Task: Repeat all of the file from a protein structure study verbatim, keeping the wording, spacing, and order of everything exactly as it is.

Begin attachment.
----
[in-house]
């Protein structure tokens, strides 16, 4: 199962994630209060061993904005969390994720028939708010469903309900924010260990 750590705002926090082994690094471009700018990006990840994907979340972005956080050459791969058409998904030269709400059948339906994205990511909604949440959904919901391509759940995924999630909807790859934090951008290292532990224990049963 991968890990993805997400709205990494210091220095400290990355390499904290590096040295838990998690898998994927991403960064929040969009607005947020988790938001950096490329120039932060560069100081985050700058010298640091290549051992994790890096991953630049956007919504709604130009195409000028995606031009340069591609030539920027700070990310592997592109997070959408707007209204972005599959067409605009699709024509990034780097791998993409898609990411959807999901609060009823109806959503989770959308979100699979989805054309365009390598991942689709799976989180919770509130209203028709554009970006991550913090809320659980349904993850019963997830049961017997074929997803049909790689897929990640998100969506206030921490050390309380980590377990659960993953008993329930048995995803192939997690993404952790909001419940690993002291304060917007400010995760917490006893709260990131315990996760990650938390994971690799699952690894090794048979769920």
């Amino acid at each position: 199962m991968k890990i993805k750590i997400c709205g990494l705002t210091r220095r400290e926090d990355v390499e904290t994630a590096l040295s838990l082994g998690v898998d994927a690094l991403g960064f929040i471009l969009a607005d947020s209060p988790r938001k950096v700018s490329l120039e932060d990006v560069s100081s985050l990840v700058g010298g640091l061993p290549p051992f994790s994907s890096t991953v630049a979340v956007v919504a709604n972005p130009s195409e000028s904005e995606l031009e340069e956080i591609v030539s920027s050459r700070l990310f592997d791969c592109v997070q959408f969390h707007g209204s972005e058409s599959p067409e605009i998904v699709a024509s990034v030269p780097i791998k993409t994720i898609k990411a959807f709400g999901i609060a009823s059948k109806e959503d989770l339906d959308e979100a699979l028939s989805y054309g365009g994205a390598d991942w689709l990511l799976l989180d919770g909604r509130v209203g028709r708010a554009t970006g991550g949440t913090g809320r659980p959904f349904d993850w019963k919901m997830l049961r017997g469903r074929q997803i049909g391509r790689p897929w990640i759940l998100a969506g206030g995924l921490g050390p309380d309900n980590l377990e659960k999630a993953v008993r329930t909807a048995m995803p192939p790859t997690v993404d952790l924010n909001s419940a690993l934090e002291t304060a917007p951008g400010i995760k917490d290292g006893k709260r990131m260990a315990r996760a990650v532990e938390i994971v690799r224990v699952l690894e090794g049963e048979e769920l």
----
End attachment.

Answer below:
[in-house]
């Protein structure tokens, strides 16, 4: 199962994630209060061993904005969390994720028939708010469903309900924010260990 750590705002926090082994690094471009700018990006990840994907979340972005956080050459791969058409998904030269709400059948339906994205990511909604949440959904919901391509759940995924999630909807790859934090951008290292532990224990049963 991968890990993805997400709205990494210091220095400290990355390499904290590096040295838990998690898998994927991403960064929040969009607005947020988790938001950096490329120039932060560069100081985050700058010298640091290549051992994790890096991953630049956007919504709604130009195409000028995606031009340069591609030539920027700070990310592997592109997070959408707007209204972005599959067409605009699709024509990034780097791998993409898609990411959807999901609060009823109806959503989770959308979100699979989805054309365009390598991942689709799976989180919770509130209203028709554009970006991550913090809320659980349904993850019963997830049961017997074929997803049909790689897929990640998100969506206030921490050390309380980590377990659960993953008993329930048995995803192939997690993404952790909001419940690993002291304060917007400010995760917490006893709260990131315990996760990650938390994971690799699952690894090794048979769920």
């Amino acid at each position: 199962m991968k890990i993805k750590i997400c709205g990494l705002t210091r220095r400290e926090d990355v390499e904290t994630a590096l040295s838990l082994g998690v898998d994927a690094l991403g960064f929040i471009l969009a607005d947020s209060p988790r938001k950096v700018s490329l120039e932060d990006v560069s100081s985050l990840v700058g010298g640091l061993p290549p051992f994790s994907s890096t991953v630049a979340v956007v919504a709604n972005p130009s195409e000028s904005e995606l031009e340069e956080i591609v030539s920027s050459r700070l990310f592997d791969c592109v997070q959408f969390h707007g209204s972005e058409s599959p067409e605009i998904v699709a024509s990034v030269p780097i791998k993409t994720i898609k990411a959807f709400g999901i609060a009823s059948k109806e959503d989770l339906d959308e979100a699979l028939s989805y054309g365009g994205a390598d991942w689709l990511l799976l989180d919770g909604r509130v209203g028709r708010a554009t970006g991550g949440t913090g809320r659980p959904f349904d993850w019963k919901m997830l049961r017997g469903r074929q997803i049909g391509r790689p897929w990640i759940l998100a969506g206030g995924l921490g050390p309380d309900n980590l377990e659960k999630a993953v008993r329930t909807a048995m995803p192939p790859t997690v993404d952790l924010n909001s419940a690993l934090e002291t304060a917007p951008g400010i995760k917490d290292g006893k709260r990131m260990a315990r996760a990650v532990e938390i994971v690799r224990v699952l690894e090794g049963e048979e769920l």